Past Event

No Free Lunch Event

An Honest Accounting of Social Security Reform Options

12:00 AM - 11:59 PM EST

No Free Lunch: An Honest Accounting of Social Security Reform Options Event
L to R – Terri Shaw, Dr. Peter R. Orszag, Dr. Maya Rockeymoore, Dr. Christian E. Weller, Dr. Dean Baker

No Free Lunch: An Honest Accounting of Social Security Reform Options

Settling in for a second term, the Bush administration is launching significant proposals to privatize Social Security. However, replacing the current social insurance program involves high risks and a shaky investment scheme. The Center for American Progress hosted a panel of experts on November 18, 2004 to identify Social Security’s financing needs, to discuss proposals to privatize Social Security, and to examine proposals to improve Social Security’s financial outlook within the parameters of the existing system.

November 18, 2004

Event Features:
• Video: 
Terri Shaw|    Dr. Dean Baker |    Dr. Christian Weller |    Dr. Maya Rockeymoore|    Dr. Peter R. Orszag|    Q&A
Audio: No Free Lunch
•  Transcript
• PowerPoint Presentations:  Dean Baker’s Presentation |  Christian Weller’s Presentation |  Peter Orszag’s Presentation
• Report: The Costs of Social Security Privatization are in the Details

Terri Shaw  Terri Shaw, Associate Director of Domestic Policy, Center for American Progress: “According to the latest figures from the Social Security Administration, the poverty rate for person over 65 was 8.5 percent in the year 2000, but without Social Security that rate would have been 48.1 percent. Social Security is particularly important for older women.”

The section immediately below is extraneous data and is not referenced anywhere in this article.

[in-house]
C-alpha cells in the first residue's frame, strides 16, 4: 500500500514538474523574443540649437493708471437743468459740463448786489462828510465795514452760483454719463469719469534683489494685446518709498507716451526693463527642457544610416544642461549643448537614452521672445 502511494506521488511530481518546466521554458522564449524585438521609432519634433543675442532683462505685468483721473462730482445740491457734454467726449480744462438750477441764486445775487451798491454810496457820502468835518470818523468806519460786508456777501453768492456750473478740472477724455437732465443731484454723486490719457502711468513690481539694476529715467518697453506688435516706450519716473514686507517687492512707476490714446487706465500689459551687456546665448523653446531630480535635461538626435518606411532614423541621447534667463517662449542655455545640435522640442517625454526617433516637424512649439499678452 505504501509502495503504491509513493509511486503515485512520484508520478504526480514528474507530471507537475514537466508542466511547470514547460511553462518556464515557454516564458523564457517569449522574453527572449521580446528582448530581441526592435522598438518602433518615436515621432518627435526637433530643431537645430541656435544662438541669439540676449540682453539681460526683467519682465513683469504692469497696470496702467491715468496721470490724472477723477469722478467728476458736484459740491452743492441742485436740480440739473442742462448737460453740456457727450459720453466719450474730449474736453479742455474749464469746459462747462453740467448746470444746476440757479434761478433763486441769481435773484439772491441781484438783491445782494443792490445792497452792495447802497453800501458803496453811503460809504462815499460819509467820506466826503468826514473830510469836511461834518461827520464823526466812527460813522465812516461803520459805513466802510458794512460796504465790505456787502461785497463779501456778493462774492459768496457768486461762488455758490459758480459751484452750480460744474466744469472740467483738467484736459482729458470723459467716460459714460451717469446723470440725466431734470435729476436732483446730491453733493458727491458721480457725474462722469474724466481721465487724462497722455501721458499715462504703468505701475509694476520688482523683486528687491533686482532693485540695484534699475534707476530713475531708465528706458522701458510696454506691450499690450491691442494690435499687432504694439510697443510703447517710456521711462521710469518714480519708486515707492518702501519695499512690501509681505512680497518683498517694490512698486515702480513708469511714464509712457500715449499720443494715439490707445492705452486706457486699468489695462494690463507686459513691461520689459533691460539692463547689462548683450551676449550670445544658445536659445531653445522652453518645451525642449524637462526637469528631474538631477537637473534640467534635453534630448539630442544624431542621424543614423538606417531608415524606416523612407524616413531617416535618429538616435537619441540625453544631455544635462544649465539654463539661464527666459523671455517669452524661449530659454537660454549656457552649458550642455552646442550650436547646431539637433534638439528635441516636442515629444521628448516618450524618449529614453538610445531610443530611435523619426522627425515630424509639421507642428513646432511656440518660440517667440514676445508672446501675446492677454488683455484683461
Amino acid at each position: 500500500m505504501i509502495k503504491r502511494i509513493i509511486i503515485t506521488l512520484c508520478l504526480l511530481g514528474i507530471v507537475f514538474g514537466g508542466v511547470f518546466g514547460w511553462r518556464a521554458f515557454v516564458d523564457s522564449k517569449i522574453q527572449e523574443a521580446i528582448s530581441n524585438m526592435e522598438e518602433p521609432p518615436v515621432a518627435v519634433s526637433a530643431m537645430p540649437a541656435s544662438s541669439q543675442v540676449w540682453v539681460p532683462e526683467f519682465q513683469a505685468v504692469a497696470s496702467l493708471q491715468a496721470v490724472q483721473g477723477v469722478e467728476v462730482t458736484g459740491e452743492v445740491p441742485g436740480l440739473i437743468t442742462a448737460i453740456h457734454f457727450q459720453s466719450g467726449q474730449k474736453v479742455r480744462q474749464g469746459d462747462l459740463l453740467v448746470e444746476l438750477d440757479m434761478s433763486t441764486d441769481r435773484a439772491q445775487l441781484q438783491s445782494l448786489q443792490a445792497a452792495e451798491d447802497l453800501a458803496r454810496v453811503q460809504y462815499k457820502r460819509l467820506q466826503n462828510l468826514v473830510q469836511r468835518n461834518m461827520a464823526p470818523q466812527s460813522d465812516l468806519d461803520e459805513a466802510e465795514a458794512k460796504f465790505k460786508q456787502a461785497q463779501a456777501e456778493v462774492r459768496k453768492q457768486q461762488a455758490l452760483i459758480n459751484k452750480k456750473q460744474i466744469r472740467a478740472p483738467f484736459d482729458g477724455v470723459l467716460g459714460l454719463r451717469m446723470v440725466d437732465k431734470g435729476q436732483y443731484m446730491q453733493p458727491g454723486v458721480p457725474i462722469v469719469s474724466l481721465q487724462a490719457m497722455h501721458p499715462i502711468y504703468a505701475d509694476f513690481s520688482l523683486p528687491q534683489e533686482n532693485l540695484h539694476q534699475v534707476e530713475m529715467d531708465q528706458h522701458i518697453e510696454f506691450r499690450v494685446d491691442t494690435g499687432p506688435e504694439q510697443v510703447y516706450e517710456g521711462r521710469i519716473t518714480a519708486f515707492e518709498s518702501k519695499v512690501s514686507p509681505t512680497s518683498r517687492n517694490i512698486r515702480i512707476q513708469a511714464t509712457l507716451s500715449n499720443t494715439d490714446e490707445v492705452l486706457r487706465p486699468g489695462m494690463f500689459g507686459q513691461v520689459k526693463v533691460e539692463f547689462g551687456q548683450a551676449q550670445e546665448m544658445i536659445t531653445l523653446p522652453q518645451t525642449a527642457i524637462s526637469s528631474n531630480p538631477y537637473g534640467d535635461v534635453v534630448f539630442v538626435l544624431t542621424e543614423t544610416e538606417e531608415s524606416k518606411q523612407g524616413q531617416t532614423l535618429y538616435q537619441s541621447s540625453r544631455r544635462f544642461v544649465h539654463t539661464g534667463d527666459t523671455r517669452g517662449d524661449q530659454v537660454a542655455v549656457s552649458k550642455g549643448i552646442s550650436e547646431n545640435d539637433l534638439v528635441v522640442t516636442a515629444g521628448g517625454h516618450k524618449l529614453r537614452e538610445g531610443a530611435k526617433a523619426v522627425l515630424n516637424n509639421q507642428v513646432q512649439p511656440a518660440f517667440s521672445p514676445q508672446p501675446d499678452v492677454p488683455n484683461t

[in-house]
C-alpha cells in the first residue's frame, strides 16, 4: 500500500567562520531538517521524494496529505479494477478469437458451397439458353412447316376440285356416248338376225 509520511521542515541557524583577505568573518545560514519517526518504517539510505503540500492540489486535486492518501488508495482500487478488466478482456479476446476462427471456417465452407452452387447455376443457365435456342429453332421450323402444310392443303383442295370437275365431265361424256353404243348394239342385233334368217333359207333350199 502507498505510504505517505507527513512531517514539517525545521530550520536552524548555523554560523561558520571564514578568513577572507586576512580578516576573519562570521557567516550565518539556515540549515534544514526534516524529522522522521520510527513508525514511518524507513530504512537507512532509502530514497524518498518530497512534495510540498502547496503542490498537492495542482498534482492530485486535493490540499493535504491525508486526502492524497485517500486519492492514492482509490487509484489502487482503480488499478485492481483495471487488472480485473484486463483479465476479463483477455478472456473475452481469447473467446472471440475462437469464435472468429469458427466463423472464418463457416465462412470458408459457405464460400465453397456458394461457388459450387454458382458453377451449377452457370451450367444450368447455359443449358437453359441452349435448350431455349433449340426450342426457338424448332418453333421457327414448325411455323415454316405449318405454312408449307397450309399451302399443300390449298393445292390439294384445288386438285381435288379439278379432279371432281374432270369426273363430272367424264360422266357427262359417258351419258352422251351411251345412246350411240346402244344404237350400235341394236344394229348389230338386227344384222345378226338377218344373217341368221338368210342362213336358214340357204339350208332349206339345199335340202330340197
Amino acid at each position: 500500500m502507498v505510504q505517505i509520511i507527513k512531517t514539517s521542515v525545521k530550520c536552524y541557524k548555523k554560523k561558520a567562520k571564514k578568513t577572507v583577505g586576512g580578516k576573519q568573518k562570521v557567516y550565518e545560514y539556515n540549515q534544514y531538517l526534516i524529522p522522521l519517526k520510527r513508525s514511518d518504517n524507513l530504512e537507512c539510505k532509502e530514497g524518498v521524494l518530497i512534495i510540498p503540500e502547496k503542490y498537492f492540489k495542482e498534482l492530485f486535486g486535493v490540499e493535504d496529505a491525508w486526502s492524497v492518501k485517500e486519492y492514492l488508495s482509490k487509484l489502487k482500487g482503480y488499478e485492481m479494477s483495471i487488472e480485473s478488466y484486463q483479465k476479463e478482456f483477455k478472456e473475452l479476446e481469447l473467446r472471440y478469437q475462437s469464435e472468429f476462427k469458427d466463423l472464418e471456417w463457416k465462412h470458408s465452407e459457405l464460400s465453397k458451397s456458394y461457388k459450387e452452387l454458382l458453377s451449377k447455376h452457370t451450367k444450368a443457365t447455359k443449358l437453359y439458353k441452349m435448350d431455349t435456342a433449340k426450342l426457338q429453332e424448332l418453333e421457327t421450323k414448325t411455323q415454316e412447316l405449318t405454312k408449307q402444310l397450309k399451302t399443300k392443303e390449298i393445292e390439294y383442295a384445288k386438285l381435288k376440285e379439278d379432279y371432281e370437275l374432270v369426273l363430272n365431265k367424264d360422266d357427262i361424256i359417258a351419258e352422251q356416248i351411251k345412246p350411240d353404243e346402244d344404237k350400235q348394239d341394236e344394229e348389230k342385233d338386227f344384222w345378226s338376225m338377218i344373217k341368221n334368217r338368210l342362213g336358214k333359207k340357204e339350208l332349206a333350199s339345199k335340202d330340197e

Dr. Dean Baker Dr. Dean Baker, Co-Director, Center for Economic and Policy Research: “Let me take the first – what I really want to say – I’ll be very clear: there is nothing in the numbers that says Social Security is not sustainable.”
 Dr. Christian E. Weller Dr. Christian E. Weller, Senior Economist, Center for American Progress: “The problem is that the labor market and the stock market don’t just exist in a space of their own. They actually are part of our economy. They’re reflecting business cycles, meaning that the labor market tanks at the same time that the stock market tanks.”
 Dr. Maya Rockeymoore Dr. Maya Rockeymoore, Vice President of Research and Programs, Congressional Black Caucus Foundation: “Private accounts also adversely impact women because we are more likely to work part time and we’re more likely to take time out of work also to have children.”
 Dr. Peter R. Orszag Dr. Peter R. Orszag, Joseph A. Pechman Senior Fellow in Economic Studies, The Brookings Institution and Co-Director, Tax Policy Center, Urban Institute and The Brookings Institution: “I’m not sort of ideologically opposed to individual accounts, it’s just the pragmatic question about where they belong. They don’t belong as part of Social Security.”

More on the event and panelist bios